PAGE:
Rather than letting the economic crisis give them the blues, some Web users have chosen country music. Michelle Chappel, a consultant at Yahoo, is one of them. She witnessed the announcement that Yahoo was to be ‘restructured’ and decided to protest the move by starring in her own country music clip “Screw you Yahoo,” which she then posted on video-sharing site YouTube.
Chappell then proceeded to send an email to the famous IT information site, Techcrunch, detailing the weeks preceding the lay-offs at Yahoo and her astonishment at the money splashed around before people were laid off. “They organised a big beer party. Everybody got wine and cakes and all that’s not even counting the Christmas party,” she wrote. Chappel then goes on to describe how the atmosphere at the company changed and the pressure staff were under.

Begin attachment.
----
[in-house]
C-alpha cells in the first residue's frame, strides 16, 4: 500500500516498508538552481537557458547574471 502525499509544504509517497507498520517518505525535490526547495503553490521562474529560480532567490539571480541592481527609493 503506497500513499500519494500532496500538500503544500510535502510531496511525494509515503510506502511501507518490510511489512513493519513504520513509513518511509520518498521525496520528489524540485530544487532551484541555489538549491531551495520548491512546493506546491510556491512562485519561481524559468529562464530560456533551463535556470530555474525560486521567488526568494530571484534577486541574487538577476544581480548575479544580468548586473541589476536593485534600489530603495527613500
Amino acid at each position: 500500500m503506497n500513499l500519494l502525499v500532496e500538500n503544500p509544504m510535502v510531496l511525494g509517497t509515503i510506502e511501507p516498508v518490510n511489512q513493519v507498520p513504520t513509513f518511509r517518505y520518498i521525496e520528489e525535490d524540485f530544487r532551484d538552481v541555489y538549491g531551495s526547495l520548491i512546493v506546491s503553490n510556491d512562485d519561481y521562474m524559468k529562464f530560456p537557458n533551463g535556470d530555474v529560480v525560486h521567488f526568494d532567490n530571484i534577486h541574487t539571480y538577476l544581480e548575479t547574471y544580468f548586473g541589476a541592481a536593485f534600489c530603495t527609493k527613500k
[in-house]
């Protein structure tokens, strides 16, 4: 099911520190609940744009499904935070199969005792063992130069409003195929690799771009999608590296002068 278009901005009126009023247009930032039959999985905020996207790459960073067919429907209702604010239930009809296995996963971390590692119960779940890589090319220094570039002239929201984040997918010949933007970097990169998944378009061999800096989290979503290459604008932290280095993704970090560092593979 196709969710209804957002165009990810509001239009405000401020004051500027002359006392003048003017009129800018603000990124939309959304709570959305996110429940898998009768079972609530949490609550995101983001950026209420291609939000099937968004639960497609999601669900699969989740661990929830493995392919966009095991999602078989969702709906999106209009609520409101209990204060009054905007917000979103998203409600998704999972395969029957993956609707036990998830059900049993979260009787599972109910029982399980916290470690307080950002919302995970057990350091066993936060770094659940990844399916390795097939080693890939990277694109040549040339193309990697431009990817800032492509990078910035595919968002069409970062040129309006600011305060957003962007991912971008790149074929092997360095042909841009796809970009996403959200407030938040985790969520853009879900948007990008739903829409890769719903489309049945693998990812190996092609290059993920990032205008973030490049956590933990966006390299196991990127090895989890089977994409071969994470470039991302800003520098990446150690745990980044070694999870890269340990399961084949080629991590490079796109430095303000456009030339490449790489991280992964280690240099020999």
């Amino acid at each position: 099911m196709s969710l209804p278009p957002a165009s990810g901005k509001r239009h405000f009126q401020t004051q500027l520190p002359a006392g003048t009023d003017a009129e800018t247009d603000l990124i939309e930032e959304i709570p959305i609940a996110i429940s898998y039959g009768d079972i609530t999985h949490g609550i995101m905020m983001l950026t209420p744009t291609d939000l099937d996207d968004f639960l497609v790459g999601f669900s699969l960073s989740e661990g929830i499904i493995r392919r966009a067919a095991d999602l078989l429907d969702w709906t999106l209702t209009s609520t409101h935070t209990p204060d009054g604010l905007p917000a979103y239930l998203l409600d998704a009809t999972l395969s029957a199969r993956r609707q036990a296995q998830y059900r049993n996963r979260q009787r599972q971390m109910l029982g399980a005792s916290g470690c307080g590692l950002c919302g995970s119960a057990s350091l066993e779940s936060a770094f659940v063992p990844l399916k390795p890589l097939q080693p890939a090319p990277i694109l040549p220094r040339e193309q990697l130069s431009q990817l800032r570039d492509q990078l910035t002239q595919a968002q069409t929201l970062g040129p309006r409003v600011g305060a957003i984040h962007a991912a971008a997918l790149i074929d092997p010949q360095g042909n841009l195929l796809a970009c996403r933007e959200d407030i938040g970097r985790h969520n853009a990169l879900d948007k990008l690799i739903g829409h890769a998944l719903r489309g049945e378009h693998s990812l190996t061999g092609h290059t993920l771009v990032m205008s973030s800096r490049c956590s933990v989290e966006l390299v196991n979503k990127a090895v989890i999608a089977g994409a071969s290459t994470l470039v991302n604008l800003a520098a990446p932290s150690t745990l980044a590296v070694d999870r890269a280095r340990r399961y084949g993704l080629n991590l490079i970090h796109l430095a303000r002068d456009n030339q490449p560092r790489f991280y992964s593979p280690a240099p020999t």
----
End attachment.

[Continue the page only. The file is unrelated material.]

Her message was taken up by Techcrunch and generated nearly 300 comments, the majority greeting the good mood of the song in these times of crises. Like Chappell’s song, innovative messages of economic angst have gone viral on the Web, with the Internet serving as a sort of release for workers fearing for their jobs.
One of the more cited examples is the official blog of US media giant, Gannet. It was flooded by posts from staffers saying goodbye to their friends and colleagues. The blog even provides lists of the layoffs in various cities, a dismal roll that is regularly updated. Techcrunch has set up an animation of the layoffs in the US new media sector. The latest update (Dec. 23) records 113,226 dismissals since Aug. 9.
There are other sites which monitor, on a daily basis, projects and companies on the block or in danger of vanishing from the ether. A Twitter flow has also been set up on the same principle and presents an opportunity for the disaffected – or soon-to-be disaffected – to surf the current wave of lay-offs.